Date of Award

Spring 5-15-2017

Author's School

Graduate School of Arts and Sciences

Author's Department


Degree Name

Doctor of Philosophy (PhD)

Degree Type



Understanding how the modern world has been shaped by the origins and spread of food production deeper in our past is an enduring and fundamental goal of anthropological archaeology. In Africa, mobile pastoralism emerged as a way of life that is economically and ideologically focused on herding livestock, and spread across the continent over the last 8000 years. Despite the potential importance of African pastoralism within global dialogues on the origins of food production, the social and economic systems that sustained its spread through the continent remain poorly understood. A culture-complex known as the Elmenteitan is associated with the spread of stone-tool using herders into southern Kenya, and the development of a long-distance obsidian exchange system stemming from a single quarry site on top of Mt. Eburru from 3000-1400 years ago. This dissertation uses the Elmenteitan case-study to mount the first comprehensive study of how economic needs, environmental conditions, and socio-cultural institutions shaped ancient pastoralist technological strategies. To accomplish this I directed archaeological surveys and excavations at the Elmenteitan Obsidian Quarry on Mt. Eburru to test hypotheses regarding the social systems involved in herder obsidian procurement. I engaged in intensive analysis of stone tool debris at the quarry in order to establish a start point for a larger comparative analysis of 12 lithic assemblages from Elmenteitan sites spread across southwestern Kenya. Based on archaeological and lithic datasets, I demonstrate that Elmenteitan herders deployed a regionally uniform lithic technology that emphasized flexibility in responding to environmental diversity and climatic change. I show that this form of technological organization was supported by a system of obsidian access and distribution that was maintained through investment in social institutions that bound Elmenteitan communities into a system of reciprocity, alliance, and cultural identity. I conclude that the integration of social, economic, and technological systems developed as strategy for ensuring long-term risk mitigation in unpredictable environments.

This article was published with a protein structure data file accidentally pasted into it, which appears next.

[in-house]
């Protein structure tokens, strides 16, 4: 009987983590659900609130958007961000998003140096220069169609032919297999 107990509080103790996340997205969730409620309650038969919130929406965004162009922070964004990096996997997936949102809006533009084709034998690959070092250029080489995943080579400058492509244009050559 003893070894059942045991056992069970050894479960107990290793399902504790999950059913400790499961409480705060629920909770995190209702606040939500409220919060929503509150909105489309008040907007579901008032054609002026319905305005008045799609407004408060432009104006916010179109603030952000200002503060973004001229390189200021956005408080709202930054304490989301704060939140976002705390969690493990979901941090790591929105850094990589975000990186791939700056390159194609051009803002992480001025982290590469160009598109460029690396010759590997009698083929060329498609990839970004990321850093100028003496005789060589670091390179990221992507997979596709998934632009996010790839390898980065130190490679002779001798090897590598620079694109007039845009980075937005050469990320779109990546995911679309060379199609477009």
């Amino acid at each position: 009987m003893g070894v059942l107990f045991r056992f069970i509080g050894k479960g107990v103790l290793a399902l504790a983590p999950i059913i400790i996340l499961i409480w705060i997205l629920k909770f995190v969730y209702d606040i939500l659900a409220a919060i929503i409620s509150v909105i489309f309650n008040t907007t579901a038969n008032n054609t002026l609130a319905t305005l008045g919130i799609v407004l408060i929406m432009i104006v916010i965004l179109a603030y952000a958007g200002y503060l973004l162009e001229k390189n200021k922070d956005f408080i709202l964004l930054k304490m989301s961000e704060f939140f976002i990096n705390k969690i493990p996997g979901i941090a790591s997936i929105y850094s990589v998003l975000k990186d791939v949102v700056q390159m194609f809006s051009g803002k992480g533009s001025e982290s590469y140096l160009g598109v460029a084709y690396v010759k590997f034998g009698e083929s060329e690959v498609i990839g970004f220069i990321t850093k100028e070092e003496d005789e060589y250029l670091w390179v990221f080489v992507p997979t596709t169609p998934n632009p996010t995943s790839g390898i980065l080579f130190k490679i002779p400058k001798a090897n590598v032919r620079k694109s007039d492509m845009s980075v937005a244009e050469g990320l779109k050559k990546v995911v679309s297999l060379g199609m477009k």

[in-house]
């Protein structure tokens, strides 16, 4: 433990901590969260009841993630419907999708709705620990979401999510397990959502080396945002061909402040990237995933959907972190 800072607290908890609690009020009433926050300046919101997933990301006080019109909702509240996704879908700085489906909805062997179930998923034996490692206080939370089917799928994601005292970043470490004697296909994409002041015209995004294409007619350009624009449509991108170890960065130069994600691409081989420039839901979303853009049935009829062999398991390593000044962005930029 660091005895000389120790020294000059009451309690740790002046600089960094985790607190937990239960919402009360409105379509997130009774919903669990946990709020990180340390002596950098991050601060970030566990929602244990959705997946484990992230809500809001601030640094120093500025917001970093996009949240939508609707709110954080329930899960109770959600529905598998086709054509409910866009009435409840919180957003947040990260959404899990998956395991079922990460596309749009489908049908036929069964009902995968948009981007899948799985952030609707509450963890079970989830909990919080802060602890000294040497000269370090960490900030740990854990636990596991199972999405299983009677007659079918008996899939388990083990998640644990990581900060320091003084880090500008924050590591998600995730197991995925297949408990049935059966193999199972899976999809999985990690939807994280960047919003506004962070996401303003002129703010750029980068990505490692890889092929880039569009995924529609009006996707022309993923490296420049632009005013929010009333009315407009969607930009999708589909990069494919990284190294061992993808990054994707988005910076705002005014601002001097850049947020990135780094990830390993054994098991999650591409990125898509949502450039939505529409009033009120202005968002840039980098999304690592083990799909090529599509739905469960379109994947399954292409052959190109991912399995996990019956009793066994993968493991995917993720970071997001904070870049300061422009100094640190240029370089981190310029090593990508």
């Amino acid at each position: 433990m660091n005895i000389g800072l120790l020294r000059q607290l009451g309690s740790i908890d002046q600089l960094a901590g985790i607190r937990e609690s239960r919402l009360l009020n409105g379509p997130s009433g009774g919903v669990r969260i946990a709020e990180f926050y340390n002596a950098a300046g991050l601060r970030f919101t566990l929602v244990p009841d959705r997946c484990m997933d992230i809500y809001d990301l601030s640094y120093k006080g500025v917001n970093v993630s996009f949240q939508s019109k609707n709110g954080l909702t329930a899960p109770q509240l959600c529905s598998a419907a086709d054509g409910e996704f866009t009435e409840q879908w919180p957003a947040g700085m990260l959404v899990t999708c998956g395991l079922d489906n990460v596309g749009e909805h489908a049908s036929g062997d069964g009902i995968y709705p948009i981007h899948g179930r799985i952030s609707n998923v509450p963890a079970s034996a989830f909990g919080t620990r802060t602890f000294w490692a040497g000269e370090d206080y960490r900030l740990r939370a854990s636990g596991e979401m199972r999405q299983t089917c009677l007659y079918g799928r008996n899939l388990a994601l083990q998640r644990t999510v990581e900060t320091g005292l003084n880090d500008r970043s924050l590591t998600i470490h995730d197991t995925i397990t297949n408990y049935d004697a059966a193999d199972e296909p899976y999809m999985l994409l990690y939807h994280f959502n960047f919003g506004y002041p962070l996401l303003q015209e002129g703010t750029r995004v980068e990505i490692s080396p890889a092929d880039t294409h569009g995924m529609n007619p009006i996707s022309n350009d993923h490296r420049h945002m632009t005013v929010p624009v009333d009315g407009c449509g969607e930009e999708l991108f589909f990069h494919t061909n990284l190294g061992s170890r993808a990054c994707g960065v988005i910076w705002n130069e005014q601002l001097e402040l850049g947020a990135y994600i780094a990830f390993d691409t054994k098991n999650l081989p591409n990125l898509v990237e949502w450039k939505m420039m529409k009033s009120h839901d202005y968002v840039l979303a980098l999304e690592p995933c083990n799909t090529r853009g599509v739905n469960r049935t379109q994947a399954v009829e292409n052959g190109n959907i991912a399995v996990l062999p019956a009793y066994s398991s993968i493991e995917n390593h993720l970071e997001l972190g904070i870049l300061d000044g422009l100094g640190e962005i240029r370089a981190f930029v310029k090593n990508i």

English (en)

Chair and Committee

Fiona B. Marshall

Committee Members

Stanley H. Ambrose, Stanton Braude, Michael D. Frachetti, Gayle J. Fritz,


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